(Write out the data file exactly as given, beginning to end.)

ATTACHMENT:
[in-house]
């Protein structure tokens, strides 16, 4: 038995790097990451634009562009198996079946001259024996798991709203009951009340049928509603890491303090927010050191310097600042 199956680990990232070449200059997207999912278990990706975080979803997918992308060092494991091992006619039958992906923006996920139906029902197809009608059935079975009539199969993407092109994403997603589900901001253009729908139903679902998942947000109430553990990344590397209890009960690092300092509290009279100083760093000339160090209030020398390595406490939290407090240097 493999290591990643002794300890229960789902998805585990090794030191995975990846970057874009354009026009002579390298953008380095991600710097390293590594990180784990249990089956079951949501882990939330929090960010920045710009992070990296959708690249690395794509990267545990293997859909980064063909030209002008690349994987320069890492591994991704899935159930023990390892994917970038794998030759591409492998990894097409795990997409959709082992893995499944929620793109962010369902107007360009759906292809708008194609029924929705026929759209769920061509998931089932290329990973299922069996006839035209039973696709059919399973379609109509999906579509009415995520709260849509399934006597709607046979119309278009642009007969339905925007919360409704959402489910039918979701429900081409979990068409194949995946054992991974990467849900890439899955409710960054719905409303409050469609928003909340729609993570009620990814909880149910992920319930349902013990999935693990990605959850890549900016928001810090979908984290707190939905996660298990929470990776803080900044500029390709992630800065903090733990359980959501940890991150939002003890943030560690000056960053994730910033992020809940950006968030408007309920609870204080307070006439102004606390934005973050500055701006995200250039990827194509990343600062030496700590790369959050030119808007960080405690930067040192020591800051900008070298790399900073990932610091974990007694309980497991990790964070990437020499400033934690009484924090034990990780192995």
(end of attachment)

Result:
[in-house]
């Protein structure tokens, strides 16, 4: 038995790097990451634009562009198996079946001259024996798991709203009951009340049928509603890491303090927010050191310097600042 199956680990990232070449200059997207999912278990990706975080979803997918992308060092494991091992006619039958992906923006996920139906029902197809009608059935079975009539199969993407092109994403997603589900901001253009729908139903679902998942947000109430553990990344590397209890009960690092300092509290009279100083760093000339160090209030020398390595406490939290407090240097 493999290591990643002794300890229960789902998805585990090794030191995975990846970057874009354009026009002579390298953008380095991600710097390293590594990180784990249990089956079951949501882990939330929090960010920045710009992070990296959708690249690395794509990267545990293997859909980064063909030209002008690349994987320069890492591994991704899935159930023990390892994917970038794998030759591409492998990894097409795990997409959709082992893995499944929620793109962010369902107007360009759906292809708008194609029924929705026929759209769920061509998931089932290329990973299922069996006839035209039973696709059919399973379609109509999906579509009415995520709260849509399934006597709607046979119309278009642009007969339905925007919360409704959402489910039918979701429900081409979990068409194949995946054992991974990467849900890439899955409710960054719905409303409050469609928003909340729609993570009620990814909880149910992920319930349902013990999935693990990605959850890549900016928001810090979908984290707190939905996660298990929470990776803080900044500029390709992630800065903090733990359980959501940890991150939002003890943030560690000056960053994730910033992020809940950006968030408007309920609870204080307070006439102004606390934005973050500055701006995200250039990827194509990343600062030496700590790369959050030119808007960080405690930067040192020591800051900008070298790399900073990932610091974990007694309980497991990790964070990437020499400033934690009484924090034990990780192995």